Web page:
So I shot what I saw and what I felt. I gave little time to the ‘hot spots’, because I was much more interested in the extraordinary feeling generated by the ordinary. The country is sparsely inhabited, wild and filled with foreboding. It may not have the largest mountains, but many of its people live amongst boulders and ubiquitous evidence of volcanic activity. If ever you have wondered why Iceland produces so many top-level power athletes, you will wonder no more after visiting the place where they live. Its a hard land and one can easily see how, before the days of machinery, this island would have been an intolerable place for all but the most robust individuals. In a restaurant, I saw a young lady the likes of which I have never seen before. At 17 or so, she must have been at least 6’3″ and possessed both the litheness of youth and and an incredibly powerful frame, with a long, broad back and shoulders. I would not want to upset her father. Or her, actually.
In terms of where I spent my time, it was as follows:
6th – Arrival, collect car and drive to Hvolsvollur for the night.
7th – Drive to Dyrholaey and overnight
8th – Another night in Vik
9th – Drive to Hofn, via Jokulsarlon
10th – Hofn. Slow the pace down after a manic few days
11th – Hofn to Hali, via Jokulsarlon and Swartifoss
12th – Hali to Dyrholaey/Vik, via Skogafoss
13th – Dyrholaey/Vik to Reykholt
14th – Geysir, Gullfoss, Pingvellir and just enjoy sunlight for the first time since arrival… night spent in Keflavik.
15th – Fly home
I won’t bore you with logistical details, but if anyone has any questions about specifics or needs help with their own trip, I will do my best to help – just drop me a line or post a comment. All I will say is this: I used a 4×4 throughout and should mention that I picked up two separate stranded couples (one French and the other Swiss), whose vehicles became bogged down in the snow in the middle of nowhere. Its important to take basic survival gear, in case something goes wrong, and to bring the right clothing. Iceland is popular with Japanese tourists and I saw a few ladies wearing plastic faux leather trousers at Vik, during hailstorms and gales! I recommend bringing a thick parka with fur rimmed hood (to reduce cross winds affecting the face). Such coats provide far better weather protection than more technical jackets that one might wear for mountain activities. Photography involves a lot of standing around and I was very grateful for mine, but the greatest joy was my one litre thermos flask, that allowed me to relax and warm up in the sanctuary of the 4×4. I was able to keep all manner of food in my car and used it like a larder because it would get close to zero inside at night. Few activities are much fun if you are cold or hungry, so I made sure that occupying the drivers seat in my car felt like sitting in a chair positioned in a favourite grocery store aisle. With my limited filter uncorked, I also found myselves to be excellent company.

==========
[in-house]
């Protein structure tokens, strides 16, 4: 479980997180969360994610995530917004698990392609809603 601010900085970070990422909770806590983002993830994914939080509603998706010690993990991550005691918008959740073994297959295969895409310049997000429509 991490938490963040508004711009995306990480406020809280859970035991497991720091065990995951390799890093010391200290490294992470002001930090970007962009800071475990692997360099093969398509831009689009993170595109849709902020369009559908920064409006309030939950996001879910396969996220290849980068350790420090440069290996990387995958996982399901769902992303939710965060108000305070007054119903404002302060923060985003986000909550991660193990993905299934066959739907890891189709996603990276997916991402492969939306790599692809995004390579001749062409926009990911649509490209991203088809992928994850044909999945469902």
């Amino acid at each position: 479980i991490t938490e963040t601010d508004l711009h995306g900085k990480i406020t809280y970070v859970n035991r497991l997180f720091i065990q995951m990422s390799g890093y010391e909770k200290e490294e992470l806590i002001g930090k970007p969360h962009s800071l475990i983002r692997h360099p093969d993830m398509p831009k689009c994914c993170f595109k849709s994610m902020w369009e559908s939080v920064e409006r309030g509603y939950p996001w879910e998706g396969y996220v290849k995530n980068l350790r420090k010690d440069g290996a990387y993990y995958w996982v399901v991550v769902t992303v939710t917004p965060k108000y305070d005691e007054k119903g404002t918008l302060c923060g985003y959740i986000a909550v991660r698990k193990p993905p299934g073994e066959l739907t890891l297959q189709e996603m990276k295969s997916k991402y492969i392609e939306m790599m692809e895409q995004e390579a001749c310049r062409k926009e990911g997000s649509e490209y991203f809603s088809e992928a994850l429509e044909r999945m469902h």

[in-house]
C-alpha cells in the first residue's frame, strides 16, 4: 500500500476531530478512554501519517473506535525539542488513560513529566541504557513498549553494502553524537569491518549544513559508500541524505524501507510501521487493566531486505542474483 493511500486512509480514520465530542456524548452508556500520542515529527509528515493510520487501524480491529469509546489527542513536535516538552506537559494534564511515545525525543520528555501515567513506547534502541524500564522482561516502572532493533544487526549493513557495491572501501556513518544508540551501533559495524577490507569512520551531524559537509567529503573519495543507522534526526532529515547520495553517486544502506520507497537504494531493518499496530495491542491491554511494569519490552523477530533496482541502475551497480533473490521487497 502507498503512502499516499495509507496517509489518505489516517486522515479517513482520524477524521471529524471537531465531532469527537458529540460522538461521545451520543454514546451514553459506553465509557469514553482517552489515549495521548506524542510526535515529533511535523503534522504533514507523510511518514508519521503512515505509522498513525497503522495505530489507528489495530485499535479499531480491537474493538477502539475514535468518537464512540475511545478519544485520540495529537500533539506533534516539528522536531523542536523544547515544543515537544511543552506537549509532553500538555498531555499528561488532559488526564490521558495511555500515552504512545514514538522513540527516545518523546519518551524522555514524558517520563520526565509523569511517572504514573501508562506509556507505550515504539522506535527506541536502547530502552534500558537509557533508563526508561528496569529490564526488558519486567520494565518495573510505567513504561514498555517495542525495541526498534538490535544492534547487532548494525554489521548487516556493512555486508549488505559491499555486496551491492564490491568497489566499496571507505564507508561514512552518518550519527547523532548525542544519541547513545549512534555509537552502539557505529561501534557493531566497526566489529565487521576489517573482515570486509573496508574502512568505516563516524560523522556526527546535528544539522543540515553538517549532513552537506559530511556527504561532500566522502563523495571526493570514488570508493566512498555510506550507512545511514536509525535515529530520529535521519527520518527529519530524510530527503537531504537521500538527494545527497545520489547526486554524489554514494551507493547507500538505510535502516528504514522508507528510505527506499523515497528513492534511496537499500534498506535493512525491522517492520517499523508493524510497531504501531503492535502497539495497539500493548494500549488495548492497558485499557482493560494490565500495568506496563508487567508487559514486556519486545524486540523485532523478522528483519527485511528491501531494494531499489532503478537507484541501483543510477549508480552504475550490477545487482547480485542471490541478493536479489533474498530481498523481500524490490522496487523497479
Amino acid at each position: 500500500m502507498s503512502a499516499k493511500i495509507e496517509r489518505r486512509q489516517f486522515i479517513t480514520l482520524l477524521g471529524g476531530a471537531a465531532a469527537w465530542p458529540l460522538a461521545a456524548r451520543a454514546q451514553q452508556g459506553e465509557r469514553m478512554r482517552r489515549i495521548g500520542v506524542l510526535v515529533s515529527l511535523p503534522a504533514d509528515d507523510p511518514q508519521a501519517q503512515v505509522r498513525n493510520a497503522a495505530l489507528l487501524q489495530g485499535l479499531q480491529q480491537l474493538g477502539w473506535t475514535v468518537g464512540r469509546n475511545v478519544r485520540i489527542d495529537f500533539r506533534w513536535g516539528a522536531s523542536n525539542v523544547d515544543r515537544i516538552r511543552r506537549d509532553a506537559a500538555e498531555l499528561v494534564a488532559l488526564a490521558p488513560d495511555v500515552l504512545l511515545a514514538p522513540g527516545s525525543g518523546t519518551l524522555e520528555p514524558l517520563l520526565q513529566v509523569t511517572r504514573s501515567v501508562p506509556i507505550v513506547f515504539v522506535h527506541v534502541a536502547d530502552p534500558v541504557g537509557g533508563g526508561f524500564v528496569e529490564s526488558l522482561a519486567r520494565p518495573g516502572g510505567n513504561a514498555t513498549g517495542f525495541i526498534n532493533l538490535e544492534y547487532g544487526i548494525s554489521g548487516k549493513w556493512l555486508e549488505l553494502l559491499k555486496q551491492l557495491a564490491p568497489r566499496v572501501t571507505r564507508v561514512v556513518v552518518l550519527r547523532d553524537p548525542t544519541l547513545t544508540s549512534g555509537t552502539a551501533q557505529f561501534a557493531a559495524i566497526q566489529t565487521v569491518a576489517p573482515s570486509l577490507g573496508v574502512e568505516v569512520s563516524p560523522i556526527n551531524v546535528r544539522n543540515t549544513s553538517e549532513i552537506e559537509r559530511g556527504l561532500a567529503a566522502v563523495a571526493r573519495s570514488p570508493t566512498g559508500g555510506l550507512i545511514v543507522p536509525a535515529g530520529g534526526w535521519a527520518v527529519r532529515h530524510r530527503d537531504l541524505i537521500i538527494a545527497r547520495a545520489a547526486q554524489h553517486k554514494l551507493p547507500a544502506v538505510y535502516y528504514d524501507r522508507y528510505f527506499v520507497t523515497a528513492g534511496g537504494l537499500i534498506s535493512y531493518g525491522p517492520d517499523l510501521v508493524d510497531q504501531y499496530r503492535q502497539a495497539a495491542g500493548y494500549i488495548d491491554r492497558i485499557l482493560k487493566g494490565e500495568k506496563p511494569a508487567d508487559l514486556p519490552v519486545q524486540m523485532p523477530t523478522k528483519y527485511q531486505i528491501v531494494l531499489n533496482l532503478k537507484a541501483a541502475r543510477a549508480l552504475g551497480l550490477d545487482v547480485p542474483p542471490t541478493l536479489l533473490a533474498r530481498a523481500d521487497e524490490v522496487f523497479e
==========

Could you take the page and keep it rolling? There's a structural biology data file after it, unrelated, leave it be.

In the next post I am going to talk about the ‘equipment experience’: what worked and what didn’t, problems encountered and what I would do differently next time. I am sure some of you are interested in how I got on with the Sony gear (A7, A7R, 35mm, 55mm, 70-200f4 etc) in particular. Now, I will leave you with links to the two portfolios and I’ll be back soon!
Please note that I will probably be editing these down in the near future to tighten them up, but I figured you’d probably want to see more not less.